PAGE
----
And before somebody comes with the standard argument about high taxes in Norway vs. USA, consider this:
Yes both personal income tax and sales tax in Norway is high relative to US, but so are wages for ordinary workers. (Not so for CEOs and Executives only)
In Norway (and most other European countries) your taxes pay for your health care, education, pension and a whole host of of other benefits and are not dependent on your employer’s generosity. This applies to anybody who are residents, or who work in Norway, incl. on ships under NOR flag, regardless of nationality, race or religion etc.
You are covered from cradle to grave and do not have to worry about being sick, injured, disabled or out of work. (As long as you are paying your taxes that is)
Now, take what you pay in total for the same service and security if you are living and working in USA, if that is at all possible.
Even if you are covered by health insurance through your employer it is indirectly paid for by you, same as by your taxes in Norway. But in Norway you don’t loose your health insurance if you loose your job.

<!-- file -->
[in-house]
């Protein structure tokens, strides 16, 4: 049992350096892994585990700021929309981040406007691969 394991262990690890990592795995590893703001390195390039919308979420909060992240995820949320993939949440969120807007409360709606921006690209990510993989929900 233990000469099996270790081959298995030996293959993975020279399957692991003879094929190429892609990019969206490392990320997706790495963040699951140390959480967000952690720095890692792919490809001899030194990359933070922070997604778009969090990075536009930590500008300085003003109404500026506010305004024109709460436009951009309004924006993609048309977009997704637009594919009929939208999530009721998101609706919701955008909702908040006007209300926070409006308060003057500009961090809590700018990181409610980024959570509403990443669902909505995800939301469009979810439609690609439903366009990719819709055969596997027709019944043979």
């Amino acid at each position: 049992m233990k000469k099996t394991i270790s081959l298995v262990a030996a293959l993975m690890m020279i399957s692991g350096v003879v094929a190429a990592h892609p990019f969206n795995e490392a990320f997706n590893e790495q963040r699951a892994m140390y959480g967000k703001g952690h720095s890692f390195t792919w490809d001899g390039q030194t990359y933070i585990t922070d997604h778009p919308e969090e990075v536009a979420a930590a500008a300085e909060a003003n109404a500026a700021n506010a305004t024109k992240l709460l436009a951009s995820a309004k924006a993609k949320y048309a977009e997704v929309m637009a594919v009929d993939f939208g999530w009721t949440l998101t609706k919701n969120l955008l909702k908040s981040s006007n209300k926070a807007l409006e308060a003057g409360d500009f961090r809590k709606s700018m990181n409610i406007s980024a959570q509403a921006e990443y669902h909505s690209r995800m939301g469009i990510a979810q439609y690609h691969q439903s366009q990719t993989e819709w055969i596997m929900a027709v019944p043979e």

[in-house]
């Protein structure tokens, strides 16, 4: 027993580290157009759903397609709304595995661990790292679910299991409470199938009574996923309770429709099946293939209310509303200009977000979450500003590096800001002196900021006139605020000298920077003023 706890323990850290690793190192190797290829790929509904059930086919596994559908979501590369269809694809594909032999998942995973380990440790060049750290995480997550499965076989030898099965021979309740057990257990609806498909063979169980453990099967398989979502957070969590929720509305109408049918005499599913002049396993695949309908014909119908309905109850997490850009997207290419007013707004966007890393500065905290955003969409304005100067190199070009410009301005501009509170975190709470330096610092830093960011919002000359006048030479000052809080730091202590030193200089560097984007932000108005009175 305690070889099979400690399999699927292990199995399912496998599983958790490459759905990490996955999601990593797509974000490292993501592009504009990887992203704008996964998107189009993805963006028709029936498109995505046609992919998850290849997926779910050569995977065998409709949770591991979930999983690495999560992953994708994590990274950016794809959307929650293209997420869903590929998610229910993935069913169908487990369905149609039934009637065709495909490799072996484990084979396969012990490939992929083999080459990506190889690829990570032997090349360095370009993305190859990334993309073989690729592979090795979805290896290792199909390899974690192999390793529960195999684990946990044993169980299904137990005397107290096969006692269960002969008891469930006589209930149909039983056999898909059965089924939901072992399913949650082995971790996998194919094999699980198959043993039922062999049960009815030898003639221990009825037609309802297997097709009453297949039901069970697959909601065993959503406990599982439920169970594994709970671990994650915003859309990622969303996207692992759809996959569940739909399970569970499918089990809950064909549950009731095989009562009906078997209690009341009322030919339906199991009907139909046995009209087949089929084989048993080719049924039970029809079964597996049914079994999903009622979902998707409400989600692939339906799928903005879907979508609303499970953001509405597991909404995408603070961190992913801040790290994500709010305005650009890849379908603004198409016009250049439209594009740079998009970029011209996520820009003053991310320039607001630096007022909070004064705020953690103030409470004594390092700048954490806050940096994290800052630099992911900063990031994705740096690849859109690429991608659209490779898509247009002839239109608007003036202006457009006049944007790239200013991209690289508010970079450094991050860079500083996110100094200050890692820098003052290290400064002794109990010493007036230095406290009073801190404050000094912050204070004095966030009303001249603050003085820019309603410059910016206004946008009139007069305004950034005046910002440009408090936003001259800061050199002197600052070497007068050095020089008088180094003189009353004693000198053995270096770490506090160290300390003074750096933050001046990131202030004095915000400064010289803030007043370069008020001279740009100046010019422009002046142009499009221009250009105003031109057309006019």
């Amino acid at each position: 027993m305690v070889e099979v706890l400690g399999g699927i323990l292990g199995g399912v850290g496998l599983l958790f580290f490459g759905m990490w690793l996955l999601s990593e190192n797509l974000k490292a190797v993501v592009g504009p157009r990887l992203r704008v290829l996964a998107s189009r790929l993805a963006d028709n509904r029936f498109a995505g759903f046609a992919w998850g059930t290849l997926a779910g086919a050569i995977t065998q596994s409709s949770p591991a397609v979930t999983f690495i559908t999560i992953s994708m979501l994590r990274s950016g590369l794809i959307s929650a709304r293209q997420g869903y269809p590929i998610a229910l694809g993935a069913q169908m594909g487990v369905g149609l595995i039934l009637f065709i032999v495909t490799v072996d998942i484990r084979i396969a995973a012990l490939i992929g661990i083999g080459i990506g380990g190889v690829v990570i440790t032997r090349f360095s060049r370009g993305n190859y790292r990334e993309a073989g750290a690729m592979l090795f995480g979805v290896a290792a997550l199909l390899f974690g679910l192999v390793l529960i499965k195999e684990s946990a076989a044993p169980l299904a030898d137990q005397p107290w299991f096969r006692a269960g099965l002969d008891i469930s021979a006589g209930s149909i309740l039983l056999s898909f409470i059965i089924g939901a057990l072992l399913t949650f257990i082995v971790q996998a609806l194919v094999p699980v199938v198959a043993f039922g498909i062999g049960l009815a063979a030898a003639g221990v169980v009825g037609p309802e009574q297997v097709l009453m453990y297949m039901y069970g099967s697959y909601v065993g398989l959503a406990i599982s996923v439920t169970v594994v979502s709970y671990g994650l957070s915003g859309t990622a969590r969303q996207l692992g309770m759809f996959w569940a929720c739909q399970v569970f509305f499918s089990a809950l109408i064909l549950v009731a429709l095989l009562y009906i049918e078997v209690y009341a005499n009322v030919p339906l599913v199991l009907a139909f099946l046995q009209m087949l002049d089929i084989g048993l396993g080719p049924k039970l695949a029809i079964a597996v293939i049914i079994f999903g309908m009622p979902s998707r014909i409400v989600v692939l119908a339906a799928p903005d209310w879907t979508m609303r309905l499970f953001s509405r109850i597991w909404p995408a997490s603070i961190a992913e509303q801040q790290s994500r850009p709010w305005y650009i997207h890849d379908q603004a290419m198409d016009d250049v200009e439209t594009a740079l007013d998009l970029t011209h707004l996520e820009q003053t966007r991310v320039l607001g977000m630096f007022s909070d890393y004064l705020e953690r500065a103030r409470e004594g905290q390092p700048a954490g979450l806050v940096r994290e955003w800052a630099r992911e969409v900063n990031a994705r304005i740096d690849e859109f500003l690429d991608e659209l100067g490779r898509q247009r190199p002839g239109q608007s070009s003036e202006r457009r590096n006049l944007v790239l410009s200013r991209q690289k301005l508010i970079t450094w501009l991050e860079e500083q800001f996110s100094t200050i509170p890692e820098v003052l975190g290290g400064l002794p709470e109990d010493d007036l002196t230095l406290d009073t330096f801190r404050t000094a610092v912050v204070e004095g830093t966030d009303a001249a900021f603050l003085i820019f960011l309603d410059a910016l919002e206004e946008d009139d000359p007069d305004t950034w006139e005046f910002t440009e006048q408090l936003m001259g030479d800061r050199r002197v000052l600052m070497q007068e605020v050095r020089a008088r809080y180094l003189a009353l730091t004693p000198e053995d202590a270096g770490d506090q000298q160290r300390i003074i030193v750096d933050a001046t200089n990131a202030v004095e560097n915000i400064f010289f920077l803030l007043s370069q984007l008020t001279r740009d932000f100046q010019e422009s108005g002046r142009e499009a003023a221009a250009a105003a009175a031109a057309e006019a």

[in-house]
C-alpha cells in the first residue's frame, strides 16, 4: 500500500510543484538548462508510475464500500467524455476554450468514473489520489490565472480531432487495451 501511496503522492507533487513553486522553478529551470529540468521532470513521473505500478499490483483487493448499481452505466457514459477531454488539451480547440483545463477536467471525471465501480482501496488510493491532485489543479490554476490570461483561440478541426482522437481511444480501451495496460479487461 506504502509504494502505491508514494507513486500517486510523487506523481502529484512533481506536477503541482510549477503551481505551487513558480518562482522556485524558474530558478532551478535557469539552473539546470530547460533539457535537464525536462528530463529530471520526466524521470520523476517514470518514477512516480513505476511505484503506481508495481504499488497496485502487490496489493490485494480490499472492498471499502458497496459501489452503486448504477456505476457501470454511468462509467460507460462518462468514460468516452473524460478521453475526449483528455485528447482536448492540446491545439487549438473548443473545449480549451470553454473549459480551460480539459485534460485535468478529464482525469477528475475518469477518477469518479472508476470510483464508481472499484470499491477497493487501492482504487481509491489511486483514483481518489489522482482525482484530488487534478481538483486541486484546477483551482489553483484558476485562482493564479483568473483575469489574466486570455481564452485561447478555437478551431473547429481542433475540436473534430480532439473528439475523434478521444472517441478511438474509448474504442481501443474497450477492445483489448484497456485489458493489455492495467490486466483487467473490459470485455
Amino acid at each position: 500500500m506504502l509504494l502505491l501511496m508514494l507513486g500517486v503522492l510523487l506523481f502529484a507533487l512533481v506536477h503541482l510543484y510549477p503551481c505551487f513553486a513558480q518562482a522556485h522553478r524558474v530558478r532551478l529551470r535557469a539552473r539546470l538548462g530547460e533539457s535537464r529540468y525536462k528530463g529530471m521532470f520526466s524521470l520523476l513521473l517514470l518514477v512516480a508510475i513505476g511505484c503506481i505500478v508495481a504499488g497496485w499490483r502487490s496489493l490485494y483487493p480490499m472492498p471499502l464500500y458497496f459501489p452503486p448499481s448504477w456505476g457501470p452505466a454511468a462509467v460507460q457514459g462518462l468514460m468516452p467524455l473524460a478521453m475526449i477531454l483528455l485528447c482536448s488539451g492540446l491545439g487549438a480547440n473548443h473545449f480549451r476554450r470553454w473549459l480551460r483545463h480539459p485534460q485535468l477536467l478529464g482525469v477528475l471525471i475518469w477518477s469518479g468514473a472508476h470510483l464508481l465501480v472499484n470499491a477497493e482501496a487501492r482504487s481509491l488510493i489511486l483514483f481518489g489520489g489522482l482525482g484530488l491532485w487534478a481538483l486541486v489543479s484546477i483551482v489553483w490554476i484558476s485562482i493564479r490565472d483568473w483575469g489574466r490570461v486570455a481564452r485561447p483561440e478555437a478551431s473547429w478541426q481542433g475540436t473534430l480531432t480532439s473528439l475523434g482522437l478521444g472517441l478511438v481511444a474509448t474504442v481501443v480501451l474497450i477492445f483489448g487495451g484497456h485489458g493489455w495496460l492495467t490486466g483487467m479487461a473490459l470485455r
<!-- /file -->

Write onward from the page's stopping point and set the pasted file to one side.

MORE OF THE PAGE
Unless you are member of a Government or Employers pension fund, you have to save up for your old age, or depend on your children to be caring for you.
If you have children who are going to collage you will either have to save or borrow to cover expensive tuition fees and other expenses.
If you add all those expenses on top of your tax payment, do you reach anything comparable to the tax burden in Norway/Europe?
But at least you have the pleasure of knowing that somebody get rich off your hard labour and thrift.
I.e. the Shareholder, CEOs and Executives of Insurance Companies, Hospitals, Pharmaceutical Industry and those who own and operate the Collages.
If you still wonder why there are few Norwegians migrating to USA, look at the quality of living and security that is afforded here relative to most places in USA, especially the big cities.